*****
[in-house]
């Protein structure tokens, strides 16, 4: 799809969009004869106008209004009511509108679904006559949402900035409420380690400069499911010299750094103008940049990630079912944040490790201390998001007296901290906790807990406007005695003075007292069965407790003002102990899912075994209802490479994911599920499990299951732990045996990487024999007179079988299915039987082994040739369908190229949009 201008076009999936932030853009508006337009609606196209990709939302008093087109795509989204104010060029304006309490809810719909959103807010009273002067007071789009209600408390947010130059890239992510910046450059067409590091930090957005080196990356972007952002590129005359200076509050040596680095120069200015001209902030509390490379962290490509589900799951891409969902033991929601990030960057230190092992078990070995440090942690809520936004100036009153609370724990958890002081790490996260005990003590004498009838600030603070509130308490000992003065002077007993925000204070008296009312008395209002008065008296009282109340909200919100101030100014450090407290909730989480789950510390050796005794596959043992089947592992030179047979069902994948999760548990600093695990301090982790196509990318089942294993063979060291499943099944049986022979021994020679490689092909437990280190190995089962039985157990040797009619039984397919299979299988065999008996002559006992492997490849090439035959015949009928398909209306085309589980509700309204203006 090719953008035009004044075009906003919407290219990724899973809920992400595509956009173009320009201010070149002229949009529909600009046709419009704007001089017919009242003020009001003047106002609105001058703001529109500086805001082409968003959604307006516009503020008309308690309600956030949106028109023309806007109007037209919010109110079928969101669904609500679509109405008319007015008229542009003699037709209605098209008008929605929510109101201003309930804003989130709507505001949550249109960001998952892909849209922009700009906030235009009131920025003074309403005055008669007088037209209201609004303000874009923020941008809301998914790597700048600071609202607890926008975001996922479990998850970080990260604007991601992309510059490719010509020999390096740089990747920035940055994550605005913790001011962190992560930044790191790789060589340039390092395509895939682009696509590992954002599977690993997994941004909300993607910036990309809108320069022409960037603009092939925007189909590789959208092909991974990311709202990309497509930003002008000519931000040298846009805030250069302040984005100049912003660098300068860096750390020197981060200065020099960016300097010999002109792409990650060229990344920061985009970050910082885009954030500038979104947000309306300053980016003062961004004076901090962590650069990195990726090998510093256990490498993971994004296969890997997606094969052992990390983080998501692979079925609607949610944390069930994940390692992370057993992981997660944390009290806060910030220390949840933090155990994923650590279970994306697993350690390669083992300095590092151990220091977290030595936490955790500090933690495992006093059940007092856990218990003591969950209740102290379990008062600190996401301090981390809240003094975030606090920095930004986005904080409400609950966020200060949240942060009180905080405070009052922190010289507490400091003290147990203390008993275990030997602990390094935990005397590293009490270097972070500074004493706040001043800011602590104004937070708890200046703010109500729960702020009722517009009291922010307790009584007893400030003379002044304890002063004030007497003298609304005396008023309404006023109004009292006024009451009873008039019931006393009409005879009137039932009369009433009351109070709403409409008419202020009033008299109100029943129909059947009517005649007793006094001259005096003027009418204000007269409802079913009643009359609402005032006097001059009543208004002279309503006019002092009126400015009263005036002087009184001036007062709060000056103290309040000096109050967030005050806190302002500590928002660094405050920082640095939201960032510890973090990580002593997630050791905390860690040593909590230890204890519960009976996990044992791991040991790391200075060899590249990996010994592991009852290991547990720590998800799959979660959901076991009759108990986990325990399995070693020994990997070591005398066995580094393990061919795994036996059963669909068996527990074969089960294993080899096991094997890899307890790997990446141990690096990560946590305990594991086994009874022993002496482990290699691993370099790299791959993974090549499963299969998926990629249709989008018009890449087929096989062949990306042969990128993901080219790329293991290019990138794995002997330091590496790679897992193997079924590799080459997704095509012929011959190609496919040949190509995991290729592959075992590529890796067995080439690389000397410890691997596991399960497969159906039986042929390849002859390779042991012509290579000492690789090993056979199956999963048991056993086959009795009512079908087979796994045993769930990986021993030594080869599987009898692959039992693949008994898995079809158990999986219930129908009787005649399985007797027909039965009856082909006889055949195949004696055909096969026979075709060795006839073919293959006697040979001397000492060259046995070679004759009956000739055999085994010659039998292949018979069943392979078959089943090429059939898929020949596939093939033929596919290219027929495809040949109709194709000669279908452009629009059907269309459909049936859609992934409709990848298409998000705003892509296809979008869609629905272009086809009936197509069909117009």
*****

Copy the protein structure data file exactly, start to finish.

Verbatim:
[in-house]
């Protein structure tokens, strides 16, 4: 799809969009004869106008209004009511509108679904006559949402900035409420380690400069499911010299750094103008940049990630079912944040490790201390998001007296901290906790807990406007005695003075007292069965407790003002102990899912075994209802490479994911599920499990299951732990045996990487024999007179079988299915039987082994040739369908190229949009 201008076009999936932030853009508006337009609606196209990709939302008093087109795509989204104010060029304006309490809810719909959103807010009273002067007071789009209600408390947010130059890239992510910046450059067409590091930090957005080196990356972007952002590129005359200076509050040596680095120069200015001209902030509390490379962290490509589900799951891409969902033991929601990030960057230190092992078990070995440090942690809520936004100036009153609370724990958890002081790490996260005990003590004498009838600030603070509130308490000992003065002077007993925000204070008296009312008395209002008065008296009282109340909200919100101030100014450090407290909730989480789950510390050796005794596959043992089947592992030179047979069902994948999760548990600093695990301090982790196509990318089942294993063979060291499943099944049986022979021994020679490689092909437990280190190995089962039985157990040797009619039984397919299979299988065999008996002559006992492997490849090439035959015949009928398909209306085309589980509700309204203006 090719953008035009004044075009906003919407290219990724899973809920992400595509956009173009320009201010070149002229949009529909600009046709419009704007001089017919009242003020009001003047106002609105001058703001529109500086805001082409968003959604307006516009503020008309308690309600956030949106028109023309806007109007037209919010109110079928969101669904609500679509109405008319007015008229542009003699037709209605098209008008929605929510109101201003309930804003989130709507505001949550249109960001998952892909849209922009700009906030235009009131920025003074309403005055008669007088037209209201609004303000874009923020941008809301998914790597700048600071609202607890926008975001996922479990998850970080990260604007991601992309510059490719010509020999390096740089990747920035940055994550605005913790001011962190992560930044790191790789060589340039390092395509895939682009696509590992954002599977690993997994941004909300993607910036990309809108320069022409960037603009092939925007189909590789959208092909991974990311709202990309497509930003002008000519931000040298846009805030250069302040984005100049912003660098300068860096750390020197981060200065020099960016300097010999002109792409990650060229990344920061985009970050910082885009954030500038979104947000309306300053980016003062961004004076901090962590650069990195990726090998510093256990490498993971994004296969890997997606094969052992990390983080998501692979079925609607949610944390069930994940390692992370057993992981997660944390009290806060910030220390949840933090155990994923650590279970994306697993350690390669083992300095590092151990220091977290030595936490955790500090933690495992006093059940007092856990218990003591969950209740102290379990008062600190996401301090981390809240003094975030606090920095930004986005904080409400609950966020200060949240942060009180905080405070009052922190010289507490400091003290147990203390008993275990030997602990390094935990005397590293009490270097972070500074004493706040001043800011602590104004937070708890200046703010109500729960702020009722517009009291922010307790009584007893400030003379002044304890002063004030007497003298609304005396008023309404006023109004009292006024009451009873008039019931006393009409005879009137039932009369009433009351109070709403409409008419202020009033008299109100029943129909059947009517005649007793006094001259005096003027009418204000007269409802079913009643009359609402005032006097001059009543208004002279309503006019002092009126400015009263005036002087009184001036007062709060000056103290309040000096109050967030005050806190302002500590928002660094405050920082640095939201960032510890973090990580002593997630050791905390860690040593909590230890204890519960009976996990044992791991040991790391200075060899590249990996010994592991009852290991547990720590998800799959979660959901076991009759108990986990325990399995070693020994990997070591005398066995580094393990061919795994036996059963669909068996527990074969089960294993080899096991094997890899307890790997990446141990690096990560946590305990594991086994009874022993002496482990290699691993370099790299791959993974090549499963299969998926990629249709989008018009890449087929096989062949990306042969990128993901080219790329293991290019990138794995002997330091590496790679897992193997079924590799080459997704095509012929011959190609496919040949190509995991290729592959075992590529890796067995080439690389000397410890691997596991399960497969159906039986042929390849002859390779042991012509290579000492690789090993056979199956999963048991056993086959009795009512079908087979796994045993769930990986021993030594080869599987009898692959039992693949008994898995079809158990999986219930129908009787005649399985007797027909039965009856082909006889055949195949004696055909096969026979075709060795006839073919293959006697040979001397000492060259046995070679004759009956000739055999085994010659039998292949018979069943392979078959089943090429059939898929020949596939093939033929596919290219027929495809040949109709194709000669279908452009629009059907269309459909049936859609992934409709990848298409998000705003892509296809979008869609629905272009086809009936197509069909117009």